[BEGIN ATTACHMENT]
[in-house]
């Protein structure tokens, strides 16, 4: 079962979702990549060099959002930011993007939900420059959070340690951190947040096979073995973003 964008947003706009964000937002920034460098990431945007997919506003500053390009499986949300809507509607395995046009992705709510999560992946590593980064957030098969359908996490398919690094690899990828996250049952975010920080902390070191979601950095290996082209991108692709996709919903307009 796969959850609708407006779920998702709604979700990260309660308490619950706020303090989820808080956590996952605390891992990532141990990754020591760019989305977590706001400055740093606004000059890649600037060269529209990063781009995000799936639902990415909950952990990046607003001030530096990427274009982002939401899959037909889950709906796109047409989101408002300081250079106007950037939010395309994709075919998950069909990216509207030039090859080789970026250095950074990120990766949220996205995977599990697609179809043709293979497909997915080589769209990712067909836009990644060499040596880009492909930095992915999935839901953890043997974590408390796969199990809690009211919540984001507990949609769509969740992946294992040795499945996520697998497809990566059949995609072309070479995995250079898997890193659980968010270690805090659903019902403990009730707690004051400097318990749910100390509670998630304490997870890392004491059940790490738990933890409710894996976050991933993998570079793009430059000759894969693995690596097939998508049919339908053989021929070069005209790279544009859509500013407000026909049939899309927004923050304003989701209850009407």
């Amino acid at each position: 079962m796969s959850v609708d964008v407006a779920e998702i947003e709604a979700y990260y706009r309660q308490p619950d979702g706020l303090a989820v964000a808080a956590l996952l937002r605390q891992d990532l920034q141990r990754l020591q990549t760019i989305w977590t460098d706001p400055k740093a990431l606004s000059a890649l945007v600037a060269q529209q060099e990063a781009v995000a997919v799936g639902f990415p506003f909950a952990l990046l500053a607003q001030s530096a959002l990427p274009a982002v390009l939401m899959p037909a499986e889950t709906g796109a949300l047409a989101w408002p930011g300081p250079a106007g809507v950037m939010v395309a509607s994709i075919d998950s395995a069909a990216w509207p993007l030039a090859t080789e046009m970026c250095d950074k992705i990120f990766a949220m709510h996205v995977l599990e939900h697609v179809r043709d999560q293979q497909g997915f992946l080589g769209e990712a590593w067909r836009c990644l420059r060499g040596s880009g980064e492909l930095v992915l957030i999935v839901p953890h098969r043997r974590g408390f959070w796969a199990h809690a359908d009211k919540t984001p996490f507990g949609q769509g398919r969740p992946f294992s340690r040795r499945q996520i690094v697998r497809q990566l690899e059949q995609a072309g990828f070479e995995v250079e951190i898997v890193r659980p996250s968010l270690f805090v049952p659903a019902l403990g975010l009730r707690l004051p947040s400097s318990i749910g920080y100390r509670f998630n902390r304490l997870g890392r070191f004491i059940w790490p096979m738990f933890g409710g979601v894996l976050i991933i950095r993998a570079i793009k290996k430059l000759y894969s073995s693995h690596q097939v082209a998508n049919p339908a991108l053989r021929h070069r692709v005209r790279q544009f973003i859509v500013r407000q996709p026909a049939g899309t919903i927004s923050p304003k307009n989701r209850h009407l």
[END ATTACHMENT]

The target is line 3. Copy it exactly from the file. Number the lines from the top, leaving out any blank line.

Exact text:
């Amino acid at each position: 079962m796969s959850v609708d964008v407006a779920e998702i947003e709604a979700y990260y706009r309660q308490p619950d979702g706020l303090a989820v964000a808080a956590l996952l937002r605390q891992d990532l920034q141990r990754l020591q990549t760019i989305w977590t460098d706001p400055k740093a990431l606004s000059a890649l945007v600037a060269q529209q060099e990063a781009v995000a997919v799936g639902f990415p506003f909950a952990l990046l500053a607003q001030s530096a959002l990427p274009a982002v390009l939401m899959p037909a499986e889950t709906g796109a949300l047409a989101w408002p930011g300081p250079a106007g809507v950037m939010v395309a509607s994709i075919d998950s395995a069909a990216w509207p993007l030039a090859t080789e046009m970026c250095d950074k992705i990120f990766a949220m709510h996205v995977l599990e939900h697609v179809r043709d999560q293979q497909g997915f992946l080589g769209e990712a590593w067909r836009c990644l420059r060499g040596s880009g980064e492909l930095v992915l957030i999935v839901p953890h098969r043997r974590g408390f959070w796969a199990h809690a359908d009211k919540t984001p996490f507990g949609q769509g398919r969740p992946f294992s340690r040795r499945q996520i690094v697998r497809q990566l690899e059949q995609a072309g990828f070479e995995v250079e951190i898997v890193r659980p996250s968010l270690f805090v049952p659903a019902l403990g975010l009730r707690l004051p947040s400097s318990i749910g920080y100390r509670f998630n902390r304490l997870g890392r070191f004491i059940w790490p096979m738990f933890g409710g979601v894996l976050i991933i950095r993998a570079i793009k290996k430059l000759y894969s073995s693995h690596q097939v082209a998508n049919p339908a991108l053989r021929h070069r692709v005209r790279q544009f973003i859509v500013r407000q996709p026909a049939g899309t919903i927004s923050p304003k307009n989701r209850h009407l």